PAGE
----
The United States meat and poultry system is the most well developed and the most heavily regulated food production system in the world. The total cattle population in the US exceeds 90 million and spans a wide geographic range, with beef cattle being produced in all 50 US states.
The United States has the largest fed beef industry and is the largest volume producer of beef products worldwide. Each year the United States harvests over 30 million cattle to produce over 11 and a half million metric tons of beef for domestic and foreign markets. The beef supply chain functions synergistically to produce beef that is among the safest and highest quality in the world. US beef is best known for its superior flavor, tenderness, and juiciness, which is a result of harvesting young steers and heifers that have been fed a high quality grain-based finishing diet. Producing wholesome beef products begins with the production and management of live cattle utilizing exceptional animal health and animal handling practices. From the time that each calf is born to the time that it is harvested, many programs exist to ensure animal health and well-being with oversight from the United States Department of Agriculture, or USDA, and the Animal and Plant Health Inspection Service, or APHIS.
US cattle production sectors include:
Growing stocking operations
Finishing or feedlot operations.
Seedstock producers maintain relatively small herds of beef animals with the goal of producing genetically superior bulls and females. In these operations, producers utilize selective breeding, both artificial and natural service, in planned mating scenarios to produce cattle for reproductive purposes.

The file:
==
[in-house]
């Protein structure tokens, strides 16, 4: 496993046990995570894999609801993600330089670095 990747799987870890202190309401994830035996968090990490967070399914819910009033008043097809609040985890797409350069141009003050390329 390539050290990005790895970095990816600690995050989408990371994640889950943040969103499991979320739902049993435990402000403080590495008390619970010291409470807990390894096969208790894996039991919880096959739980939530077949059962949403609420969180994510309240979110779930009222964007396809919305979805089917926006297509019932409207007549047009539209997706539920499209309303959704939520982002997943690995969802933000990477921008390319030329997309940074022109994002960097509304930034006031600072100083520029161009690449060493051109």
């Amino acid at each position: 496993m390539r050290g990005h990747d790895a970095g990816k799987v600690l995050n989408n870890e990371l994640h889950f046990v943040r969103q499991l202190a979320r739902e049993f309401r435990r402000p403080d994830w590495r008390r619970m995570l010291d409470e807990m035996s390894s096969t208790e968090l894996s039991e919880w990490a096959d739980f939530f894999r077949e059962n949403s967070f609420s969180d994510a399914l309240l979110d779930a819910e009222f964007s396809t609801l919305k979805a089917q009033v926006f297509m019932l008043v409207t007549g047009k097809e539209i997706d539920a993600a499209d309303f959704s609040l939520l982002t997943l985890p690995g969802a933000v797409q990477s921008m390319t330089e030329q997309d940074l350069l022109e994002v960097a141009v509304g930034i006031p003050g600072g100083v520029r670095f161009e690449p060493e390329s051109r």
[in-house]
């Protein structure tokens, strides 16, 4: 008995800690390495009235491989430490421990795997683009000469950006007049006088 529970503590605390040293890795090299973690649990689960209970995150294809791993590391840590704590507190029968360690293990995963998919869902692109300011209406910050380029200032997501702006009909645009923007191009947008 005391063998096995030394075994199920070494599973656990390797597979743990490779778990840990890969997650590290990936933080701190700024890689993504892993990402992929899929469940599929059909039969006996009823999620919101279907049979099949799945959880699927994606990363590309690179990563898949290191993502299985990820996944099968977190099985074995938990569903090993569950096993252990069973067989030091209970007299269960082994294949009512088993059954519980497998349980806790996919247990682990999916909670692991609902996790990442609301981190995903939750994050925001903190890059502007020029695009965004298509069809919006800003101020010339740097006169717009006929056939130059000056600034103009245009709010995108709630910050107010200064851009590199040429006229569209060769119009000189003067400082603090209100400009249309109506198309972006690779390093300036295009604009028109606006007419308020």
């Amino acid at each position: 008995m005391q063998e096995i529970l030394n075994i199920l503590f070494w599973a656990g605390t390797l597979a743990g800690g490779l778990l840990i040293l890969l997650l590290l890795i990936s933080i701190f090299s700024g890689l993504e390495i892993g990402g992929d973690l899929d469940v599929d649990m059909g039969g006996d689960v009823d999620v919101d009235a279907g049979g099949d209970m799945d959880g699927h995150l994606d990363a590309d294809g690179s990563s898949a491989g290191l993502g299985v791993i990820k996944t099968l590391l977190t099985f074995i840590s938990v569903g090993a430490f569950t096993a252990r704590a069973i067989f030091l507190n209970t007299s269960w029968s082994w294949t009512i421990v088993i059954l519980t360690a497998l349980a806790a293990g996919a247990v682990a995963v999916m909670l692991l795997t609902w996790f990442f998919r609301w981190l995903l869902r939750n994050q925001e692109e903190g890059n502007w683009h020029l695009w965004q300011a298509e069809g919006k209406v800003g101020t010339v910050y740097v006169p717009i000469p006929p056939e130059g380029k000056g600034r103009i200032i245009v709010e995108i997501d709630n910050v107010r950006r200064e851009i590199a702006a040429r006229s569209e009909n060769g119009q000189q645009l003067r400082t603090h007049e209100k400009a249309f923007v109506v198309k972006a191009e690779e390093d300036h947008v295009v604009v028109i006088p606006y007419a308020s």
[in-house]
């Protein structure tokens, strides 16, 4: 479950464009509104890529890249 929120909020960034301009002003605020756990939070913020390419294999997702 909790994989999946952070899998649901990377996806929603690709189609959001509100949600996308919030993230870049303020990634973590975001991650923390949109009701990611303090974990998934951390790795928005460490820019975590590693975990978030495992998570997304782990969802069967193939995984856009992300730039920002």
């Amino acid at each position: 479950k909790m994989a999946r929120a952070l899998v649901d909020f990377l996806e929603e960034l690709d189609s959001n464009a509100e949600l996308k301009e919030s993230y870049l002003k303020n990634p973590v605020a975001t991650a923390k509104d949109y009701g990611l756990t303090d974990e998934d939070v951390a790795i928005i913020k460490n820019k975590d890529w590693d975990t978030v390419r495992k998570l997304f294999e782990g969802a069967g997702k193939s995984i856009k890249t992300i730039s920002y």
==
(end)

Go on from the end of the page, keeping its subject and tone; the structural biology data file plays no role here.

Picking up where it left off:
The cow/calf sector serves as the starting point in the US beef industry supply chain and the primary source of steers and heifers for beef production. This segment of the beef industry requires large spans of land where cattle casually graze forages. The primary objective of cow/calf operations is to produce a single healthy calf from each cow every calendar year or every 12 months. Calves consume their mother's milk for the first five to seven months of their lives until they are weaned. Weaned calves graze native grass pastures and/or pastures with established improved grasses or immature cereal grain crops until they are ready to enter the finishing phase.
Growing or stocker operations function to transition weaned calves to the finishing phase. Following the growing phase, steers and heifers most commonly enter the finishing phase at less than one year of age and less than 450 kilograms of body weight. The vast majority of cattle are finished in specialized feeding facilities known as feedlots, where they receive a grain-based diet, predominantly corn and corn products, for 120 to 180 days, or until they reach a mature weight of 550 to 650 kilograms.